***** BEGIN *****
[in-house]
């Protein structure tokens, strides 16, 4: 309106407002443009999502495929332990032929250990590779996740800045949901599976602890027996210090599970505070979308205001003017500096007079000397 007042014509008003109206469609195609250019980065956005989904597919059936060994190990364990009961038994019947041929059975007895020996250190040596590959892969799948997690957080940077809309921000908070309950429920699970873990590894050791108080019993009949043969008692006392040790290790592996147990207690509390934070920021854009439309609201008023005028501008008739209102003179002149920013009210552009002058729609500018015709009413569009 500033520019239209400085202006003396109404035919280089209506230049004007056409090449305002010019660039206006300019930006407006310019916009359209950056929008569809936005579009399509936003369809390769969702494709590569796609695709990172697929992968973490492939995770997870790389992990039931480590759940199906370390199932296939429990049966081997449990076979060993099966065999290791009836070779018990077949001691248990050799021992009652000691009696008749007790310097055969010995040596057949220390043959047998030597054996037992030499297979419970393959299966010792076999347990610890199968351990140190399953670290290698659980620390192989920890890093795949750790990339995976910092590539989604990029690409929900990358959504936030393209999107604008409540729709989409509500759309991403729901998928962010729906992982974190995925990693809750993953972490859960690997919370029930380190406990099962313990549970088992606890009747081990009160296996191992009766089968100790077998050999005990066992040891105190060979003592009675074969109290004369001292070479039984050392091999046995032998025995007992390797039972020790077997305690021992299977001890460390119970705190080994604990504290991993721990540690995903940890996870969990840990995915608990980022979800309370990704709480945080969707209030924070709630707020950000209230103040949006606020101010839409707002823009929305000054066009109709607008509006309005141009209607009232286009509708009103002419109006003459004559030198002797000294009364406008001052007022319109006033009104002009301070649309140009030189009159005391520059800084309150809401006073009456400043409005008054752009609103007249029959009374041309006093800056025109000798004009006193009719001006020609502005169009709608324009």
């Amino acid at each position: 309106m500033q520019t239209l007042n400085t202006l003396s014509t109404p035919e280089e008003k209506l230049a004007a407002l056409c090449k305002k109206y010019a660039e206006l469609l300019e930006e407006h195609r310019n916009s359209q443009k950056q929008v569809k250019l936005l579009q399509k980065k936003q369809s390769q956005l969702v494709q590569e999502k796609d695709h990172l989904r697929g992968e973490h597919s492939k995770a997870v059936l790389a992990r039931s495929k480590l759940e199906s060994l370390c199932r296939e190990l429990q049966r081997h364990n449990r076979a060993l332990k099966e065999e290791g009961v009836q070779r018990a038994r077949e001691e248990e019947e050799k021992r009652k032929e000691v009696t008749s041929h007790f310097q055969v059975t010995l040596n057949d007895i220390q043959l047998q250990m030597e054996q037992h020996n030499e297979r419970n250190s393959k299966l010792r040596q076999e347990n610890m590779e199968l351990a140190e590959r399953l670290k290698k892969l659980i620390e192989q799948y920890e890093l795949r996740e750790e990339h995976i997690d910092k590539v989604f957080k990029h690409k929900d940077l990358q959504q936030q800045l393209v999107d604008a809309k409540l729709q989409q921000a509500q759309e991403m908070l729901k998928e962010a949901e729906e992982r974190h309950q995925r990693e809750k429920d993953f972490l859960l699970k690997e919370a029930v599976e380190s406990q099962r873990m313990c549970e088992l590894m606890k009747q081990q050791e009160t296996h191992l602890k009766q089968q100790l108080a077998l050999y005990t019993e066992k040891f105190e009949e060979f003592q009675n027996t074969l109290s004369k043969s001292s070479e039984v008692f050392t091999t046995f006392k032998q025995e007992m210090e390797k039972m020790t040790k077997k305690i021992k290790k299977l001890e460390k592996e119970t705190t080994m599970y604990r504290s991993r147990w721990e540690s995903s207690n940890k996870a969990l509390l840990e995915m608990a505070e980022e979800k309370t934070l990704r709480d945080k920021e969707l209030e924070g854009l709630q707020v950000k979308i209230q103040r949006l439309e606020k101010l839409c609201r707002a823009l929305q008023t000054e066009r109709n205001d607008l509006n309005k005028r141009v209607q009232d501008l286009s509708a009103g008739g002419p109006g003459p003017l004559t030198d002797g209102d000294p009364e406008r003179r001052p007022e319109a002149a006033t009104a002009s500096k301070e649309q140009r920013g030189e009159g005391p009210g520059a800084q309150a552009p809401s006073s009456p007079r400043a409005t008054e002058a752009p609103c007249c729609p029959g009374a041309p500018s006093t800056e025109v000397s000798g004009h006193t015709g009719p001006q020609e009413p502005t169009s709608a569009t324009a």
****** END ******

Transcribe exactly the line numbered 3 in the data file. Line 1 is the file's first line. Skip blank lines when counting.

């Amino acid at each position: 309106m500033q520019t239209l007042n400085t202006l003396s014509t109404p035919e280089e008003k209506l230049a004007a407002l056409c090449k305002k109206y010019a660039e206006l469609l300019e930006e407006h195609r310019n916009s359209q443009k950056q929008v569809k250019l936005l579009q399509k980065k936003q369809s390769q956005l969702v494709q590569e999502k796609d695709h990172l989904r697929g992968e973490h597919s492939k995770a997870v059936l790389a992990r039931s495929k480590l759940e199906s060994l370390c199932r296939e190990l429990q049966r081997h364990n449990r076979a060993l332990k099966e065999e290791g009961v009836q070779r018990a038994r077949e001691e248990e019947e050799k021992r009652k032929e000691v009696t008749s041929h007790f310097q055969v059975t010995l040596n057949d007895i220390q043959l047998q250990m030597e054996q037992h020996n030499e297979r419970n250190s393959k299966l010792r040596q076999e347990n610890m590779e199968l351990a140190e590959r399953l670290k290698k892969l659980i620390e192989q799948y920890e890093l795949r996740e750790e990339h995976i997690d910092k590539v989604f957080k990029h690409k929900d940077l990358q959504q936030q800045l393209v999107d604008a809309k409540l729709q989409q921000a509500q759309e991403m908070l729901k998928e962010a949901e729906e992982r974190h309950q995925r990693e809750k429920d993953f972490l859960l699970k690997e919370a029930v599976e380190s406990q099962r873990m313990c549970e088992l590894m606890k009747q081990q050791e009160t296996h191992l602890k009766q089968q100790l108080a077998l050999y005990t019993e066992k040891f105190e009949e060979f003592q009675n027996t074969l109290s004369k043969s001292s070479e039984v008692f050392t091999t046995f006392k032998q025995e007992m210090e390797k039972m020790t040790k077997k305690i021992k290790k299977l001890e460390k592996e119970t705190t080994m599970y604990r504290s991993r147990w721990e540690s995903s207690n940890k996870a969990l509390l840990e995915m608990a505070e980022e979800k309370t934070l990704r709480d945080k920021e969707l209030e924070g854009l709630q707020v950000k979308i209230q103040r949006l439309e606020k101010l839409c609201r707002a823009l929305q008023t000054e066009r109709n205001d607008l509006n309005k005028r141009v209607q009232d501008l286009s509708a009103g008739g002419p109006g003459p003017l004559t030198d002797g209102d000294p009364e406008r003179r001052p007022e319109a002149a006033t009104a002009s500096k301070e649309q140009r920013g030189e009159g005391p009210g520059a800084q309150a552009p809401s006073s009456p007079r400043a409005t008054e002058a752009p609103c007249c729609p029959g009374a041309p500018s006093t800056e025109v000397s000798g004009h006193t015709g009719p001006q020609e009413p502005t169009s709608a569009t324009a």